The Legal Engineer – Julia Babiarz
I am currently working as a Junior Legal Engineer at SYKE. SYKE is a fast growing legal engineering business helping in-house legal teams and law firms to buy and implement legal technology. As a junior at SYKE, I have a very varied workload. I automate legal documents using a variety of different platforms, such as Contract Express, SpringCM and Contract Mill. I have also had the chance to work on developing a legal chatbot and have recently began developing my contract lifecycle management knowledge. The latter has given me the opportunity to travel abroad.
I currently shadow an experienced ex-lawyer with crossover tech skills. Having this relationship has given me the ability to learn fast and receive feedback on my work. One of the first projects I got involved in with SYKE was an Access to Justice project, and I recently had the opportunity to speak about this project at the ENCLE conference in Bratislava, Slovakia. I spoke about how tech could enable greater access to justice for litigants in person.
The project was focused on child care proceedings, and in particular the simplification of statement drafting for applicants. I was able to create a simple informative web based questionnaire using Contract Mill. The questionnaire also contained guidance and clear explanations, which allowed applicants to draft their statements quicker and easier. It was great to be able to innovate and transfer the legal tech skills I had developed to such an important cause. The legal tech world is evolving rapidly. The possibilities seem endless and I am excited to be part of that growth.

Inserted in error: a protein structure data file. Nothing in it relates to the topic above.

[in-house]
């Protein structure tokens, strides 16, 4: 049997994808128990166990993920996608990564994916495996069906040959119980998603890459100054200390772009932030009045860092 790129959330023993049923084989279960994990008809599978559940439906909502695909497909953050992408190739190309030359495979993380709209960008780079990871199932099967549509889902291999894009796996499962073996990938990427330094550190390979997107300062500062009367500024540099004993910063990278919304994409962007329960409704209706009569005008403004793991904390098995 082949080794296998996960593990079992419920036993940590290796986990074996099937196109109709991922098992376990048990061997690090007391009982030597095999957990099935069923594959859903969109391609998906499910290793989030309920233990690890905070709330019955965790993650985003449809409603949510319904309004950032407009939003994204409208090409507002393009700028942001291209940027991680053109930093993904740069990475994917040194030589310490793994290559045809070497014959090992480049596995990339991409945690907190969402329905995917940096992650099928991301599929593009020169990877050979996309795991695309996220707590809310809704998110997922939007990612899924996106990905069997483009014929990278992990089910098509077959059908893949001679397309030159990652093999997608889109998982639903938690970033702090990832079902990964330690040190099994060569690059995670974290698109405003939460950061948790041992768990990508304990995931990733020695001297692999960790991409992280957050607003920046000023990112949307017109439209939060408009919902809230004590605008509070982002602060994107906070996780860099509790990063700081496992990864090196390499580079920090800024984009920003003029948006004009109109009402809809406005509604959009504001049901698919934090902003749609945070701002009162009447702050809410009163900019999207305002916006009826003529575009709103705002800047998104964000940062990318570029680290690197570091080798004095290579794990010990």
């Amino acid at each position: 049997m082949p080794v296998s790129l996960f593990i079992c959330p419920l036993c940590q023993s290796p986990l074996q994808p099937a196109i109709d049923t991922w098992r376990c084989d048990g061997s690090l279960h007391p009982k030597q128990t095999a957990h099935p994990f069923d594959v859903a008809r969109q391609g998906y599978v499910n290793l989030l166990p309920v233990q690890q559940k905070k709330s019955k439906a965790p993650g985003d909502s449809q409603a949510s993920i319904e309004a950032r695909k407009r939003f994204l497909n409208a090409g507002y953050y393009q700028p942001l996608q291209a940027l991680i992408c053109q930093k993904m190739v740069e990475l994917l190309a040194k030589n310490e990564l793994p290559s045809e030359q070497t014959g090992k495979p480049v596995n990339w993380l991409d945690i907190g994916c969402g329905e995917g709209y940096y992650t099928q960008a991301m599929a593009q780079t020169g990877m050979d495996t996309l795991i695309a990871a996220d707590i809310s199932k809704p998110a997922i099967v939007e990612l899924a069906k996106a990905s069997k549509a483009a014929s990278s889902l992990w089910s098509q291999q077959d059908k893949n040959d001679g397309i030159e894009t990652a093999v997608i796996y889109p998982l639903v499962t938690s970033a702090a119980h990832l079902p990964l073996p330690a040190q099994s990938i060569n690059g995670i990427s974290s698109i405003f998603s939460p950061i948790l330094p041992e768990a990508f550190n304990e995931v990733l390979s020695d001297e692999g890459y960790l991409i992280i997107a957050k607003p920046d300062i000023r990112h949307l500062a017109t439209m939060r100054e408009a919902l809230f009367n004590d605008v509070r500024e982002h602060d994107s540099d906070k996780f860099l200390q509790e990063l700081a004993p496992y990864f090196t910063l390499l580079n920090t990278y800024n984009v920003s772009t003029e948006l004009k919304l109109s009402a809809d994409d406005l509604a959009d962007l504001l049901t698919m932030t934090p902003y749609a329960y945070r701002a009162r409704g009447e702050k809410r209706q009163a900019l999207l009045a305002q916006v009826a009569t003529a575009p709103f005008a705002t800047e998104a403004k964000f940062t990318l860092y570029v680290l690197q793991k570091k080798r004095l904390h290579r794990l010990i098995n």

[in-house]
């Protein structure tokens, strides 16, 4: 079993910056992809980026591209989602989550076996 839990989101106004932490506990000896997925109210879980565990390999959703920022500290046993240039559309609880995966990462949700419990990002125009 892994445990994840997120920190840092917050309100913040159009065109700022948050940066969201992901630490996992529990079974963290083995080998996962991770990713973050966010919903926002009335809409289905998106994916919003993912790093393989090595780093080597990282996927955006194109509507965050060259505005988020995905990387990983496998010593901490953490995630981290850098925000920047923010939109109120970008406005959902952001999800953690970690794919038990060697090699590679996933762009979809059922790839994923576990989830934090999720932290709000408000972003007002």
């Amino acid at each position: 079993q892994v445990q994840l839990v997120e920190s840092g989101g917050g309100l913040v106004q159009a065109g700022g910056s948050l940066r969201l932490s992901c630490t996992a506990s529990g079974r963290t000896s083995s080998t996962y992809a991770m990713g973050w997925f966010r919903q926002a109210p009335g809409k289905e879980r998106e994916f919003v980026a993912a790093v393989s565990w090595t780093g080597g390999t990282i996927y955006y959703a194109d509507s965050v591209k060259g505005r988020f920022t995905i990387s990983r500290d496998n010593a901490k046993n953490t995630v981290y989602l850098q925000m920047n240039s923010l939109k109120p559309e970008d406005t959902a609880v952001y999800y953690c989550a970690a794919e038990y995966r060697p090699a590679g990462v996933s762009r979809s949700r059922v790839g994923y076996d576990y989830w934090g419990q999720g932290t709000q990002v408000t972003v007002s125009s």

I have recently graduated from the School of Law at the University of Manchester. While on legal work placements during my studies, I often found myself doing robotic tasks for weeks on end. This led me to question why we aren’t doing things differently within the legal profession. I came across Richard Susskind’s ‘Tomorrow’s Lawyers’. This book inspired me greatly and led my view that the legal profession needed to change.
I knew that the current economic climate would shape the future into one centred around efficiency. In my final year of university, I had the opportunity to study a ‘Legal Tech and Access to Justice’ module. This consisted of building an app (using a platform we were taught to use as part of the course) for a cause assigned to us by our lecturer. In groups, we had to work for and communicate with a client in order to produce a fully functioning app. This module was so different to any of the other traditional textbook law modules I have studied. Unlike my other modules, I walked away from the legal tech module with enhanced communication skills and a lot of practical skills and experience.
I would advise any law student to really question their environment while on work placements, and have a think about whether they have a vision for how things could be done differently and made more efficient. I would advise them to read Tomorrows Lawyer’s and read up about particular areas of tech which interest them most (for me – this was legal robots serving in courts). Having knowledge of how tech creates efficiency is a skill that is becoming extremely valuable and will make you stand out to employers. Knowledge of legal tech can also quickly turn into a passion once you realise just how much value it can bring to clients and how many opportunities exist to improve access to justice.